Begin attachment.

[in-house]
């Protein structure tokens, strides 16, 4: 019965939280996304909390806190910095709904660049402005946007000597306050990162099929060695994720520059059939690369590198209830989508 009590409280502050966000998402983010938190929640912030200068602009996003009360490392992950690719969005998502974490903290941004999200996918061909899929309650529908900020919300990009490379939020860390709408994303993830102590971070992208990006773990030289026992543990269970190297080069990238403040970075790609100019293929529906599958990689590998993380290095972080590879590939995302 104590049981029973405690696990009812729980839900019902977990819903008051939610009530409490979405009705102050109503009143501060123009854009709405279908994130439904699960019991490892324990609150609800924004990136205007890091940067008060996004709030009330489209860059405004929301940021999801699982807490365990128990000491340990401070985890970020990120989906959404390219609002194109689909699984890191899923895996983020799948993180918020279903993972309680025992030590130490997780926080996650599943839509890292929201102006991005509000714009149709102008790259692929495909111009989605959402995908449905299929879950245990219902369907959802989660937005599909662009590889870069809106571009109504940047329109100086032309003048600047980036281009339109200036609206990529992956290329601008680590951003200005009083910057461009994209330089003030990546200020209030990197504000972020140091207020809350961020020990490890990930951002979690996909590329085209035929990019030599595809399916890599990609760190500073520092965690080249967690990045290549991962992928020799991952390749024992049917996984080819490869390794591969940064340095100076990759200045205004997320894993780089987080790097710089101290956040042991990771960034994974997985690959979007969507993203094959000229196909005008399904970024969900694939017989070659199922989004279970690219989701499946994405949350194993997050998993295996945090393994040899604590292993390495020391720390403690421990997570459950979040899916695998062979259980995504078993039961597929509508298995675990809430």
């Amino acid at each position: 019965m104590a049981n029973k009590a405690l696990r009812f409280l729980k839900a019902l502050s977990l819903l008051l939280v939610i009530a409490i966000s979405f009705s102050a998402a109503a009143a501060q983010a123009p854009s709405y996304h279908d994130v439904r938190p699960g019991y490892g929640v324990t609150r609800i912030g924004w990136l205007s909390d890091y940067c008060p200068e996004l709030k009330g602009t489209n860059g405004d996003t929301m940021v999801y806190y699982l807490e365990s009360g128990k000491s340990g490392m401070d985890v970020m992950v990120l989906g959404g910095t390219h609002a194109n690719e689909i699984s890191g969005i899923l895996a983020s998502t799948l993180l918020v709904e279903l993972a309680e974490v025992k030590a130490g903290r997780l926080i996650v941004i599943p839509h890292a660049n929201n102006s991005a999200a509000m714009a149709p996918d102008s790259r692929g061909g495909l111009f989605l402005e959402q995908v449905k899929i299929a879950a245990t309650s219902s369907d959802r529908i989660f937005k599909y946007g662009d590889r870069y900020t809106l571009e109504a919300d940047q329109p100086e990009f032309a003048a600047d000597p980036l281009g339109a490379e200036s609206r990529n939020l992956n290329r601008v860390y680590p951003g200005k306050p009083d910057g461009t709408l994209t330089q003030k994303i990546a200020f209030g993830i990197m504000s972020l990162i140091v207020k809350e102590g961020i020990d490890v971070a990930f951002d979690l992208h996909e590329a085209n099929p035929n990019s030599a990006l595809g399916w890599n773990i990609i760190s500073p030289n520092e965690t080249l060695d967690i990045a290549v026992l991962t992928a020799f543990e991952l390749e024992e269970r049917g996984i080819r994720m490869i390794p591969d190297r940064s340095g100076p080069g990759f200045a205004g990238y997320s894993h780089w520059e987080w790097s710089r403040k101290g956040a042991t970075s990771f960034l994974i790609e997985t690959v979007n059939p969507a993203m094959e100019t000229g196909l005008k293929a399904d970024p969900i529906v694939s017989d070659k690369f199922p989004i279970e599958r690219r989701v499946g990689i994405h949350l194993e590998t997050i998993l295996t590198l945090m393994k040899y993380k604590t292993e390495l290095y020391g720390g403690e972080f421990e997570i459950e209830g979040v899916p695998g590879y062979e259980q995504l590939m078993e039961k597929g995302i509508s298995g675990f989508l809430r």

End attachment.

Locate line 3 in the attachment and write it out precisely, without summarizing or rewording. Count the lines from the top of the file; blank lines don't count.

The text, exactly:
């Amino acid at each position: 019965m104590a049981n029973k009590a405690l696990r009812f409280l729980k839900a019902l502050s977990l819903l008051l939280v939610i009530a409490i966000s979405f009705s102050a998402a109503a009143a501060q983010a123009p854009s709405y996304h279908d994130v439904r938190p699960g019991y490892g929640v324990t609150r609800i912030g924004w990136l205007s909390d890091y940067c008060p200068e996004l709030k009330g602009t489209n860059g405004d996003t929301m940021v999801y806190y699982l807490e365990s009360g128990k000491s340990g490392m401070d985890v970020m992950v990120l989906g959404g910095t390219h609002a194109n690719e689909i699984s890191g969005i899923l895996a983020s998502t799948l993180l918020v709904e279903l993972a309680e974490v025992k030590a130490g903290r997780l926080i996650v941004i599943p839509h890292a660049n929201n102006s991005a999200a509000m714009a149709p996918d102008s790259r692929g061909g495909l111009f989605l402005e959402q995908v449905k899929i299929a879950a245990t309650s219902s369907d959802r529908i989660f937005k599909y946007g662009d590889r870069y900020t809106l571009e109504a919300d940047q329109p100086e990009f032309a003048a600047d000597p980036l281009g339109a490379e200036s609206r990529n939020l992956n290329r601008v860390y680590p951003g200005k306050p009083d910057g461009t709408l994209t330089q003030k994303i990546a200020f209030g993830i990197m504000s972020l990162i140091v207020k809350e102590g961020i020990d490890v971070a990930f951002d979690l992208h996909e590329a085209n099929p035929n990019s030599a990006l595809g399916w890599n773990i990609i760190s500073p030289n520092e965690t080249l060695d967690i990045a290549v026992l991962t992928a020799f543990e991952l390749e024992e269970r049917g996984i080819r994720m490869i390794p591969d190297r940064s340095g100076p080069g990759f200045a205004g990238y997320s894993h780089w520059e987080w790097s710089r403040k101290g956040a042991t970075s990771f960034l994974i790609e997985t690959v979007n059939p969507a993203m094959e100019t000229g196909l005008k293929a399904d970024p969900i529906v694939s017989d070659k690369f199922p989004i279970e599958r690219r989701v499946g990689i994405h949350l194993e590998t997050i998993l295996t590198l945090m393994k040899y993380k604590t292993e390495l290095y020391g720390g403690e972080f421990e997570i459950e209830g979040v899916p695998g590879y062979e259980q995504l590939m078993e039961k597929g995302i509508s298995g675990f989508l809430r």